Detection Opportunities — Azure
Monitor for Virtual Machine Creation or Modification
Log Source: Azure Activity Log
Operation (Example): Create or Update Virtual Machine Extension
IP Address: <threat actor IP>
Event Initiated by: <compromised user>
Run Command on Virtual Machine
Log Source: Azure Activity Log
Operation (Example): Run Command on Virtual Machine
IP Address: <threat actor IP>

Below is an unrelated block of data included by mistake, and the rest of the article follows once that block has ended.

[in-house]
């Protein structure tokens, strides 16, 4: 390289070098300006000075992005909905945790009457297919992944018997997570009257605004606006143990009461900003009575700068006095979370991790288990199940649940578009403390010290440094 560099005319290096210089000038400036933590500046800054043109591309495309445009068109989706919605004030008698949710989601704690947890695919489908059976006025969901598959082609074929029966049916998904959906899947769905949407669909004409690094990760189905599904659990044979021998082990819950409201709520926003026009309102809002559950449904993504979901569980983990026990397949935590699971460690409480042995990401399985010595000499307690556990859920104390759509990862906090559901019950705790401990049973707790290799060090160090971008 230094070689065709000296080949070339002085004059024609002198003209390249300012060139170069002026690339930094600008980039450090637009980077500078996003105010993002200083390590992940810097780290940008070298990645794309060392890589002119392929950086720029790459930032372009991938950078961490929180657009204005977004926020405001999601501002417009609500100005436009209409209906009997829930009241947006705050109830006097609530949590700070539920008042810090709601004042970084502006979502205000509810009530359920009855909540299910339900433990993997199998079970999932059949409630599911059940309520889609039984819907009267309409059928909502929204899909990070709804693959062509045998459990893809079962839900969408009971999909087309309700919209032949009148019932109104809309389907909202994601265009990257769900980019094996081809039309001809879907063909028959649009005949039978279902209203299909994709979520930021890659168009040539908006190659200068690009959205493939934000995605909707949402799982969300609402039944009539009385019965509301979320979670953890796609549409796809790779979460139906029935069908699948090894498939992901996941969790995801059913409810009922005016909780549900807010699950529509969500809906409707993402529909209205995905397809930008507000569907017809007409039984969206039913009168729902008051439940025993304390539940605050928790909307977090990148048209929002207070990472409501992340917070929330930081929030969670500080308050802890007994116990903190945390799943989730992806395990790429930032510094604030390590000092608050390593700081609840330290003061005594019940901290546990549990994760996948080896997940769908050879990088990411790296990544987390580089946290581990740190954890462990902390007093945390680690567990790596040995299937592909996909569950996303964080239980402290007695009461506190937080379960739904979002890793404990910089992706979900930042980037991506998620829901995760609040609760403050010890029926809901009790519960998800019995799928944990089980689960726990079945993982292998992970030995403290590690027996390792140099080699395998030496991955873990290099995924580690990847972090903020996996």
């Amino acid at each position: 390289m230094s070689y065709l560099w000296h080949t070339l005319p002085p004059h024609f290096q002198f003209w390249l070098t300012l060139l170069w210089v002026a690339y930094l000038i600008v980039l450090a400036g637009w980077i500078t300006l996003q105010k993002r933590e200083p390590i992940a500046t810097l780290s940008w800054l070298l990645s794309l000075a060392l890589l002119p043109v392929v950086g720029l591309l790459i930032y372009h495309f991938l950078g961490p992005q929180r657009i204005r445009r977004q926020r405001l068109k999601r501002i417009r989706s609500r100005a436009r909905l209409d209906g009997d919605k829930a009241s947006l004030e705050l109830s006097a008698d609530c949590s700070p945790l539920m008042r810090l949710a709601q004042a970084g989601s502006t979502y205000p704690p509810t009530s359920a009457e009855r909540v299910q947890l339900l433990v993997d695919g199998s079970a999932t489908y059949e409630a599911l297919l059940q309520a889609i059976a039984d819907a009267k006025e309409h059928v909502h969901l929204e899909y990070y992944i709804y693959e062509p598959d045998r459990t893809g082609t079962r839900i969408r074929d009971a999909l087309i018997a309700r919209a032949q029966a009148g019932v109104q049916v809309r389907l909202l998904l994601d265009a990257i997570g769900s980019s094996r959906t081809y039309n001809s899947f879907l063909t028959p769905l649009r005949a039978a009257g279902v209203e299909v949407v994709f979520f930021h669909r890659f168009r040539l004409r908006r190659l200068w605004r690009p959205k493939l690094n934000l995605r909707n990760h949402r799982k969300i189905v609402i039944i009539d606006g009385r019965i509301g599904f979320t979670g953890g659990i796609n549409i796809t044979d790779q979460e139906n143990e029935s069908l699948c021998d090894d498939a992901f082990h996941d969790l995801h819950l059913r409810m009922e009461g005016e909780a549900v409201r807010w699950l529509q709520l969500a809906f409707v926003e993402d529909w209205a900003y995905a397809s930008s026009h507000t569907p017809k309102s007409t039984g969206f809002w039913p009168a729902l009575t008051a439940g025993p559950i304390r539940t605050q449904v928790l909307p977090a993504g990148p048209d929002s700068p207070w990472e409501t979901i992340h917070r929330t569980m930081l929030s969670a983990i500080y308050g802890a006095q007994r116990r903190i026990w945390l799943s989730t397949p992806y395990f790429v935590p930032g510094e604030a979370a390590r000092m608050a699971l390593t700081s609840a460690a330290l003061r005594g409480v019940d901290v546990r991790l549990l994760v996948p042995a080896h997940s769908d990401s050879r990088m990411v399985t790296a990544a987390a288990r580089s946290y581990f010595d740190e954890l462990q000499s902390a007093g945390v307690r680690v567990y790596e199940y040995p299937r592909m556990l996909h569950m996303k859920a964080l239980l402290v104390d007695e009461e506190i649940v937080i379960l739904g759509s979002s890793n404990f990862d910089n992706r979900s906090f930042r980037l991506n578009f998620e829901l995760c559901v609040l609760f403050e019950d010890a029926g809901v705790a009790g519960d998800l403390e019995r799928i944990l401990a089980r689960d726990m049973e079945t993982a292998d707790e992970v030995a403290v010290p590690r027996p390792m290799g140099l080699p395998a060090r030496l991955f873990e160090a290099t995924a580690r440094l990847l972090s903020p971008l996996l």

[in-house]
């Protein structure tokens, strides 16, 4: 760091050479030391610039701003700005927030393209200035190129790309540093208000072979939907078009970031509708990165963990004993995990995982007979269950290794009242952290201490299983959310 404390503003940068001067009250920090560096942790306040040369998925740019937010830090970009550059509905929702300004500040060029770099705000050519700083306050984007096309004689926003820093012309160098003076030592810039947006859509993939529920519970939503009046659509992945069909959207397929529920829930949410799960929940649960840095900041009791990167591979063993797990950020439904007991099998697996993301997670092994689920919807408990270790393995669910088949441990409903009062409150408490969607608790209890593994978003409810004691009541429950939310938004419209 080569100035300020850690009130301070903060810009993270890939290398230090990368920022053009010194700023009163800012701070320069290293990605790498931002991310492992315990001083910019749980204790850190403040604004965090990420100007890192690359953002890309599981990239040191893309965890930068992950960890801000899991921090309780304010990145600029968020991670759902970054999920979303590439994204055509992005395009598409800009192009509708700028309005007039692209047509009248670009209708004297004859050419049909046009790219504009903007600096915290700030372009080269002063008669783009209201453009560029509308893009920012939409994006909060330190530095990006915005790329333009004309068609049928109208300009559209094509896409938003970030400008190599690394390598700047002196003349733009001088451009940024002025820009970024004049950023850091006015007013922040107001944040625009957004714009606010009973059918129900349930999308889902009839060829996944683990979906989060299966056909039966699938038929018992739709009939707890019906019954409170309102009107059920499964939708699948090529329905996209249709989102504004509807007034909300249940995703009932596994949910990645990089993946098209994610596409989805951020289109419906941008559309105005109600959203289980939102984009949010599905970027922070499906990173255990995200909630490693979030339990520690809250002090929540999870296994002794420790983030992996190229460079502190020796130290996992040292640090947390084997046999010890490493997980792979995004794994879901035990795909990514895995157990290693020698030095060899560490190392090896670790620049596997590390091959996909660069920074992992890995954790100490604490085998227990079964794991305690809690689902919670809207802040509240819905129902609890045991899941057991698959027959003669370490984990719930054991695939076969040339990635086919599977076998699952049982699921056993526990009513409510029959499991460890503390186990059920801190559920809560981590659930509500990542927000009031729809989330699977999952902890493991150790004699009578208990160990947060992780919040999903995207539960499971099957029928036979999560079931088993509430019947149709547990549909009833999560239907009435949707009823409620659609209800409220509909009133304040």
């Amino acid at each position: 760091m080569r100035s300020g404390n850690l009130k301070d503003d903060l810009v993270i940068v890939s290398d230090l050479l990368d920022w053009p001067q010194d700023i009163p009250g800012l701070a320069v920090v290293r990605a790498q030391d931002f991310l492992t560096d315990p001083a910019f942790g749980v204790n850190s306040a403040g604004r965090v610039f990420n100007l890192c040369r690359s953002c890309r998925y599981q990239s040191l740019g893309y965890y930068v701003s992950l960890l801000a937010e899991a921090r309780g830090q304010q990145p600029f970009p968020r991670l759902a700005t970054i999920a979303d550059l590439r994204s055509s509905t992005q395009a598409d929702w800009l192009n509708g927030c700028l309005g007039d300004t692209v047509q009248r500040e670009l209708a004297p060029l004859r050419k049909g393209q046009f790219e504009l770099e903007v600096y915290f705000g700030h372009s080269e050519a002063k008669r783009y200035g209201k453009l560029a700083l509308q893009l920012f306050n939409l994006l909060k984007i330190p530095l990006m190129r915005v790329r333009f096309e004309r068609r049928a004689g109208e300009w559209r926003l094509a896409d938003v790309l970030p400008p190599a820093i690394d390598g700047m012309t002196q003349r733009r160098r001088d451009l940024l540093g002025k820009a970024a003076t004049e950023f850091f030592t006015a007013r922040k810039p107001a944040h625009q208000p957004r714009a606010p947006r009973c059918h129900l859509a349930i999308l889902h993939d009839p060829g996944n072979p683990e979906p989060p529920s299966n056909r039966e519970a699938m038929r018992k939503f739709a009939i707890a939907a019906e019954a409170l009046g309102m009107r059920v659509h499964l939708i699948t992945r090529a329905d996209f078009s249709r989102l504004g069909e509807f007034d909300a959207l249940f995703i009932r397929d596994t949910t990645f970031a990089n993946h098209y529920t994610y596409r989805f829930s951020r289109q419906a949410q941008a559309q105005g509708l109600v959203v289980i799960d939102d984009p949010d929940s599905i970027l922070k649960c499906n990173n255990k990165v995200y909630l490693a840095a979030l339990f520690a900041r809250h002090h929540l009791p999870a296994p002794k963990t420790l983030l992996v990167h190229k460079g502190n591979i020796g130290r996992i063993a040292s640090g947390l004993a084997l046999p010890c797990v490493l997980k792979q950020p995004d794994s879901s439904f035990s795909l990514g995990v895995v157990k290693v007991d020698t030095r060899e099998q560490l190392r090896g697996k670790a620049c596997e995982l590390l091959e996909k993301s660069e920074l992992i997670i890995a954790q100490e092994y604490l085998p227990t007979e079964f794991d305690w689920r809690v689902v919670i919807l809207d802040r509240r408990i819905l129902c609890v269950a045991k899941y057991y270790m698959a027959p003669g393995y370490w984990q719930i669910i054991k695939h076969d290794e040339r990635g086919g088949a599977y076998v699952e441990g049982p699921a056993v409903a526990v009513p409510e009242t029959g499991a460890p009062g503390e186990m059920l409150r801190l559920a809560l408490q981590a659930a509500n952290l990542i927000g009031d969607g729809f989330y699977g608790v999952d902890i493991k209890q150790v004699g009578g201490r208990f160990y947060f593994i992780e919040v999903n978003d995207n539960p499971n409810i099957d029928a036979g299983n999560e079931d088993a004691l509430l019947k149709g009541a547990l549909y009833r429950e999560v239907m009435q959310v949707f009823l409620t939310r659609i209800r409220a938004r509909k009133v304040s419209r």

Event Initiated by: <compromised user>
Connect to Virtual Machine by Serial Console
Log Source: Azure Activity Log
Operation (Example): Connect to Virtual Machine by Serial Console
IP Address: <threat actor IP>
User: <compromised user>
Note: Two Azure Activity Log Events are generated which are tied together by the same correlationId value. Other fields of interest in the JSON for the event include:
substatus: OK (200)
This post was made possible by the efforts of many people across multiple regions within Mandiant. Mandiant also thanks Microsoft DART for their insight and contributions to this post.